Activities for Empathy: 5 Easy Ways to Develop It

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Empathy is our natural capacity to share, understand, and respond with care to the affective state of others, according to neuroscientist Jean Decety in his book, Empathy: From Bench to Bedside*. Seems like a tough skill to possess, but good news, it can be easily learned. These are activities for empathy that will help you develop it, without you actually working on it. Sounds vague? Just hop on and start pushing bad karma away!

1. Have a pet dog

© Alvan Nee via Unsplash

It doesn’t matter if you adopt or shop, for as long as you’ll treat them as your children–give them time to play, and care about their physical and mental well-being. I don’t have a kid, but my dog has taught me how to read emotions.

The best part of having a dog for a pet is that they don’t communicate in words. And just like children, you will intuitively know when they are hungry, angry, or they need to play. Learning to communicate non-verbally–just feeling them–is the best sign that you’re learning empathy.

2. Observe

Try street photography or watch people as they do their thing. Most of the empathetic people I know (including myself) strengthened this skill by observing how people act in common situations. I mentioned street photography because you meet random (and a lot of) people in the streets in one go. And there’s a lot of waiting involved. I’m not saying that you should master being a wallflower and wait, but the less you bring yourself into the limelight, the more you can master reading nonverbal cues. 

© Cristina Gottardi via Unsplash

3. Mirroring

In a conversation, repeat what the other is saying and rephrase it in a form of a question. Do this trick if active listening is downright difficult for you. If they tell you “I don’t like being told what to do,” then say, “You don’t like being told what to do?” And then comes the magic: they will expound what they have just said and will tell you more. 

You don’t have to probe more to know where people are coming from. If you are not comfortable blurting out the phrase “I feel you” to show some empathy, then mirror them. If you are tempted to argue and get deeper, that brings me to the next activity: avoid the WHY.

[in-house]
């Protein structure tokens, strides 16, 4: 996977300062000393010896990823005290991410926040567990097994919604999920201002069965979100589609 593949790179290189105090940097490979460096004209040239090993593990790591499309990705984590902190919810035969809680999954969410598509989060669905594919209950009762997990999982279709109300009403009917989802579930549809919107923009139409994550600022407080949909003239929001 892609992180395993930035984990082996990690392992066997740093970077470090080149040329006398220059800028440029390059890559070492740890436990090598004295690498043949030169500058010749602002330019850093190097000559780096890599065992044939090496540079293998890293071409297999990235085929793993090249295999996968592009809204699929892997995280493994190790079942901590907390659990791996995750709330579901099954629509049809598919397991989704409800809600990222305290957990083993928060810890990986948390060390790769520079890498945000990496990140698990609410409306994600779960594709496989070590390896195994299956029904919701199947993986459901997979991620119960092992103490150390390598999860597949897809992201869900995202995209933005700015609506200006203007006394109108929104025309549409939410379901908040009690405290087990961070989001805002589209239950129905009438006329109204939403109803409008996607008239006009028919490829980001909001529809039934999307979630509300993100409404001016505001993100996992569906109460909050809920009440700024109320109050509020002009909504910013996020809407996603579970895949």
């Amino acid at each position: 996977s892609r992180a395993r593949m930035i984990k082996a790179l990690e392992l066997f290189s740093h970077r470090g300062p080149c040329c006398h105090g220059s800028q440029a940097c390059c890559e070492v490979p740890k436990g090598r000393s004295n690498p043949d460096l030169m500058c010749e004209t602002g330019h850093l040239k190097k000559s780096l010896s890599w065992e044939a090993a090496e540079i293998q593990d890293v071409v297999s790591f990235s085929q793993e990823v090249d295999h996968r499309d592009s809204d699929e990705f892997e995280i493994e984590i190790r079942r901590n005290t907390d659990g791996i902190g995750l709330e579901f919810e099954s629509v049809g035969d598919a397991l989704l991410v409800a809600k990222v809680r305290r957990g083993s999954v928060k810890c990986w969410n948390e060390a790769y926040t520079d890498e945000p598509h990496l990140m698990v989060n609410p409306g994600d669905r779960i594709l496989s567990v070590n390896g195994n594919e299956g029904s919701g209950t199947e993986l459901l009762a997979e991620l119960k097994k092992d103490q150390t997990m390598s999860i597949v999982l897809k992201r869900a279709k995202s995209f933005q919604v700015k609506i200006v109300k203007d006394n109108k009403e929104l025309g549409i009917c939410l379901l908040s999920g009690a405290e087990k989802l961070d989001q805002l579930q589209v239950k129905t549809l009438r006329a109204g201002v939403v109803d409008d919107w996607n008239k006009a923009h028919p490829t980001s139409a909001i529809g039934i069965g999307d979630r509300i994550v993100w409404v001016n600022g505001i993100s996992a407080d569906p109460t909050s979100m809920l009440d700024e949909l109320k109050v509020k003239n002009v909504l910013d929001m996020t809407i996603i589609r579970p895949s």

4. Say what

Most of the time, the “why” part of any conversation brings defensiveness out of people. That’s because your parents have mentioned this word a gazillion times when you were growing up. And as an adult, you have already played a scenario in your mind, or have jumped to conclusions about what the other is up to. It may sound counter-intuitive to talk first before you think, but I say, we will just use our talking instinct to work to our advantage. 

Instead of saying your opinion about another person’s statement, ask first. This is where mirroring will be handy, and if you can’t help but say something that’s on your mind or demand an explanation, you say it with: “What makes it important to…?” or “What would happen if…?” Mirroring and asking first will buy you time before your analytical self can lash out at someone.

5. Be curious like a child

© Bannon Morrissy via Unsplash

Ask a stupid question. Pretend that you don’t know a thing. Be curious as a cat. That curiosity opens worlds, if not opportunities. And these opportunities are not just about you, but also about the other. Empathy is always about the other

Know that there are multiple perspectives in a single situation, and there is no right or wrong in the world. It’s your thinking (and society) that makes it so. Seeing the world in a child’s eyes harnesses not only your empathy but also your openness to world-views. So, avoid “wouldn’t that….” in conversations and try it like in activities #3 or #4.

Final Thoughts

You don’t have to like people to understand them. Empathy is all about making it all about the other, which enriches your knowledge of the human condition. And as they put it, it’s being in another’s shoes. It’s not about being able to psych people, but to connect with them on a soulful level, if not seeing the world from another perspective. The more you see other people’s perspectives, the better you will learn to navigate the harsh realities of life. 

People want to be heard more than they would want to hear your opinion. When you tune in to others more, you become a part of that revolution that makes the world a kinder place. 


I hope you enjoyed that article, and let me know what you think! Feel free to subscribe to read more spiritual shit (I mean tips), or receive guidance through tarot or love oracle readings.

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Try Your Own 3-card Spread

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Ace of Wands

Ace of Wands

An initial spark will lead to better things. A creative energy is brewing, and with it comes clarity and focus.

Be wary of hesitation due to laziness. This will stagnate growth and hinder personal progress.

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5 - Hierophant

The Hierophant (Major Arcana)

It may be worthwhile to seek an organized outlet for a shared expression of spirituality.

You or someone around you is a dogmatic figure who must be questioned.

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King of Swords

King of Swords

The embodiment of intellectual authority. You or someone around you exercises logic and reason, honoring histories, legality, and tact.

The King of Swords in this position warns of an abuse of power and authority. You might be ruled by bias, convincing yourself that your unfounded personal notions are objective facts. Others might be abusing their relationships with you and you might feel used, but are unsure why.


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